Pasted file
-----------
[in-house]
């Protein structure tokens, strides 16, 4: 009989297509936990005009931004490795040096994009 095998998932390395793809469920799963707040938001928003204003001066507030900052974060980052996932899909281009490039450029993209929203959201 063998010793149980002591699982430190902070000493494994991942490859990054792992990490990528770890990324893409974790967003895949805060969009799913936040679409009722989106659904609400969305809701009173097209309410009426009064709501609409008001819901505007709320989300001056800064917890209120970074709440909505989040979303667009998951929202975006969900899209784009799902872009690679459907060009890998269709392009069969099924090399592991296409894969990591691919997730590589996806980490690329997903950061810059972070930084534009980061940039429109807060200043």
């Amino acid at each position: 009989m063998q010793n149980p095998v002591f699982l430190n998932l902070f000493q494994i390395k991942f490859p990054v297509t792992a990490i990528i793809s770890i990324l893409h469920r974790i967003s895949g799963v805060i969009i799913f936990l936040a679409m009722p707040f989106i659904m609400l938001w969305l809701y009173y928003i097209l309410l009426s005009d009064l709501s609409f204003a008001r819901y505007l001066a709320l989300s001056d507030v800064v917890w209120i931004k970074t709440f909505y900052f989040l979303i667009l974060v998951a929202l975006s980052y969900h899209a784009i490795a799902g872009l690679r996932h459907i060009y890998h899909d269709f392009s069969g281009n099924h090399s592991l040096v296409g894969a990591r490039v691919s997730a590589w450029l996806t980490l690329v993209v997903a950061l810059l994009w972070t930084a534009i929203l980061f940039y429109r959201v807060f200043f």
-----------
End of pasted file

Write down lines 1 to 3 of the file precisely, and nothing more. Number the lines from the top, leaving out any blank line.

[in-house]
């Protein structure tokens, strides 16, 4: 009989297509936990005009931004490795040096994009 095998998932390395793809469920799963707040938001928003204003001066507030900052974060980052996932899909281009490039450029993209929203959201 063998010793149980002591699982430190902070000493494994991942490859990054792992990490990528770890990324893409974790967003895949805060969009799913936040679409009722989106659904609400969305809701009173097209309410009426009064709501609409008001819901505007709320989300001056800064917890209120970074709440909505989040979303667009998951929202975006969900899209784009799902872009690679459907060009890998269709392009069969099924090399592991296409894969990591691919997730590589996806980490690329997903950061810059972070930084534009980061940039429109807060200043």
């Amino acid at each position: 009989m063998q010793n149980p095998v002591f699982l430190n998932l902070f000493q494994i390395k991942f490859p990054v297509t792992a990490i990528i793809s770890i990324l893409h469920r974790i967003s895949g799963v805060i969009i799913f936990l936040a679409m009722p707040f989106i659904m609400l938001w969305l809701y009173y928003i097209l309410l009426s005009d009064l709501s609409f204003a008001r819901y505007l001066a709320l989300s001056d507030v800064v917890w209120i931004k970074t709440f909505y900052f989040l979303i667009l974060v998951a929202l975006s980052y969900h899209a784009i490795a799902g872009l690679r996932h459907i060009y890998h899909d269709f392009s069969g281009n099924h090399s592991l040096v296409g894969a990591r490039v691919s997730a590589w450029l996806t980490l690329v993209v997903a950061l810059l994009w972070t930084a534009i929203l980061f940039y429109r959201v807060f200043f």